Distillate Stocks Are Important Part of Northeast Winter Supply
- The weather alone was not enough to cause the price spike. The low stocks left the area vulnerable to sudden changes in the market, such as the weather change. Why do stocks matter in the Northeast?
- Stocks are normally an important part of PADD 1 winter distillate supply. Over the last 5 years, PADD 1 stocks provided about 15% of supply during the peak winter months of January and February. They are the closest source of supply to the consumer. PADD 1 depends on about 60% of its supply from distant sources such as the Gulf Coast or imports, which can take several weeks to travel to the Northeast. Even product from East Coast refineries, if capacity is available, may take a week before it is produced and delivered to the regions needing new supply. Thus, stocks must be able to meet supply deficits for some time before much new supply can can arrive.
- In PADD 1 this past January, stocks supplied 566 thousand barrels per day or 34 percent of total distillate demand, compared to the usual 16 percent. The high sulfur stocks alone fell 481 thousand barrels per day, covering 48 percent of the East Coast high sulfur heating oil demand that month.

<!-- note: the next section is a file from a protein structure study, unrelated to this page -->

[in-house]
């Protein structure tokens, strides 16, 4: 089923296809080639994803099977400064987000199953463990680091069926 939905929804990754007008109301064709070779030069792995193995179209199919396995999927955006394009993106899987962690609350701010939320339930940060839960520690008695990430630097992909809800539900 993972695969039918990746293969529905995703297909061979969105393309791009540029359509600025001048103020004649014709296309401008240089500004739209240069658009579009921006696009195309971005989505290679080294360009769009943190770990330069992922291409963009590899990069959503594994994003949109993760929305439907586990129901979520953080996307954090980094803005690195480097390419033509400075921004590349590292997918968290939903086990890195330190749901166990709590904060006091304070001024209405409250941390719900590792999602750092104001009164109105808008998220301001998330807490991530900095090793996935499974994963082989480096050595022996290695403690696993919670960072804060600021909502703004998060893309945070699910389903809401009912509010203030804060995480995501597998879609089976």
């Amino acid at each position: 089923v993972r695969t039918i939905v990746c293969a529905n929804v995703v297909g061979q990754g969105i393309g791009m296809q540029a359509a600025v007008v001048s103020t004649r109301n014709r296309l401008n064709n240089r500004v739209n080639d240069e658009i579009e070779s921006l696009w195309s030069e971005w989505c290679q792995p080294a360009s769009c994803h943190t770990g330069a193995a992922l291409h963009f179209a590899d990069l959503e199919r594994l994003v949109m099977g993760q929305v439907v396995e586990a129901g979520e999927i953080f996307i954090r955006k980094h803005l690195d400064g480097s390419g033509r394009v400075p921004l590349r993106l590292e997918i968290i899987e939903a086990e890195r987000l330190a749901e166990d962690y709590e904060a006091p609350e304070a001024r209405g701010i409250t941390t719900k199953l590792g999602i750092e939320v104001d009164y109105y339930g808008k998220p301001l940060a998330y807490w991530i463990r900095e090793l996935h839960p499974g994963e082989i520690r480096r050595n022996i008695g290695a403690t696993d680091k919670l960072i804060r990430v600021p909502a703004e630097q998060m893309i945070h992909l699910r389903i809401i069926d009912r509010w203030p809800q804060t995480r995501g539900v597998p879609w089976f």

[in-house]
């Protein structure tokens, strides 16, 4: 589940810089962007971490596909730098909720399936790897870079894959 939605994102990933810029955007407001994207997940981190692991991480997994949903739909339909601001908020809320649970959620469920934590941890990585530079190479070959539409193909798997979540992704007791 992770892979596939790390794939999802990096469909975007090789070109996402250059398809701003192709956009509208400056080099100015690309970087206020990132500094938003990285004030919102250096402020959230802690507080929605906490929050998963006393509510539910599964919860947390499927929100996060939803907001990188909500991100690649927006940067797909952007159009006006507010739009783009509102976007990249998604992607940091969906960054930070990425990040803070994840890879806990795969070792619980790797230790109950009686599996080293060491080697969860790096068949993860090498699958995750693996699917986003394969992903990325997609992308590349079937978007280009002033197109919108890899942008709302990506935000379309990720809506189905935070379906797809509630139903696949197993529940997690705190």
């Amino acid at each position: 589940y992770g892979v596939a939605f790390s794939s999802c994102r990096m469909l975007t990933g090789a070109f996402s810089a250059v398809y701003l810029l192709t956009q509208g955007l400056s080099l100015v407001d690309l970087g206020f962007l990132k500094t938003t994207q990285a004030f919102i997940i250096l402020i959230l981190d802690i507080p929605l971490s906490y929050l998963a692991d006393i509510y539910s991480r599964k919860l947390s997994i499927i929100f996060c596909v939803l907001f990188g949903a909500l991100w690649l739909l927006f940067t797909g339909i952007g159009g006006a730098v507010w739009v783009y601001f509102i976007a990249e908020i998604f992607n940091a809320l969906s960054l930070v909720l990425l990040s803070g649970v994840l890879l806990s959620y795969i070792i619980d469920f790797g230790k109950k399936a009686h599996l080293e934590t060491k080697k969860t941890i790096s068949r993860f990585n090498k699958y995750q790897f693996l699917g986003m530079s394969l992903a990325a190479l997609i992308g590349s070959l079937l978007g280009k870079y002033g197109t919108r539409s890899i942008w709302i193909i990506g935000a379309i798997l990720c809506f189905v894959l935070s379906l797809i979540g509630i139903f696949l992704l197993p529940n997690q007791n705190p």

- While other regions had low stocks and cold weather, the Northeast saw the unusual heating oil and diesel fuel price surges as a result of:
- Its being the largest regional market in the country for heating oil, representing about two thirds of total U.S. heating oil used during the peak winter demand months;
- Its heavy reliance on stocks during the peak winter demand months;
- Its reliance on waterborne supply that can be affected by cold weather; and
- Its large, short-term swings in demand coming from the large utility and interruptible gas consumers jumping into the heating oil market, on top of the increase in demand from home heating oil customers.